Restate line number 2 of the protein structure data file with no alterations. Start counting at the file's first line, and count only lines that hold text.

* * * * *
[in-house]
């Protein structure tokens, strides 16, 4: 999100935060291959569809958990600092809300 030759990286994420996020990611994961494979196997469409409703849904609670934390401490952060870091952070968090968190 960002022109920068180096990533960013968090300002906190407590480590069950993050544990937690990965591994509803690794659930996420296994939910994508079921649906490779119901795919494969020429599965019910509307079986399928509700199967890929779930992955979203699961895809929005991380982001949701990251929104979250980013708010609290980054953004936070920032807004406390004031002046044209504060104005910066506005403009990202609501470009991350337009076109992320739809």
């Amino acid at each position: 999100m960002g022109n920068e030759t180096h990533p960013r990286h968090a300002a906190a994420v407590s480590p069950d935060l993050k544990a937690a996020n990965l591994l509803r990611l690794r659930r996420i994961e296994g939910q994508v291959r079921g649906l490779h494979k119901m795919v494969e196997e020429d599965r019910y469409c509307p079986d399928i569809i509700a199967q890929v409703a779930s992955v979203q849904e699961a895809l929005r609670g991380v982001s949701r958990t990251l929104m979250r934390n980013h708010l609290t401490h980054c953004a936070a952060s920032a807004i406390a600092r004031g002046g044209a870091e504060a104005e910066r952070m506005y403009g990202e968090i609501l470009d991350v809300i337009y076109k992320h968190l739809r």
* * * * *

């Protein structure tokens, strides 16, 4: 999100935060291959569809958990600092809300 030759990286994420996020990611994961494979196997469409409703849904609670934390401490952060870091952070968090968190 960002022109920068180096990533960013968090300002906190407590480590069950993050544990937690990965591994509803690794659930996420296994939910994508079921649906490779119901795919494969020429599965019910509307079986399928509700199967890929779930992955979203699961895809929005991380982001949701990251929104979250980013708010609290980054953004936070920032807004406390004031002046044209504060104005910066506005403009990202609501470009991350337009076109992320739809």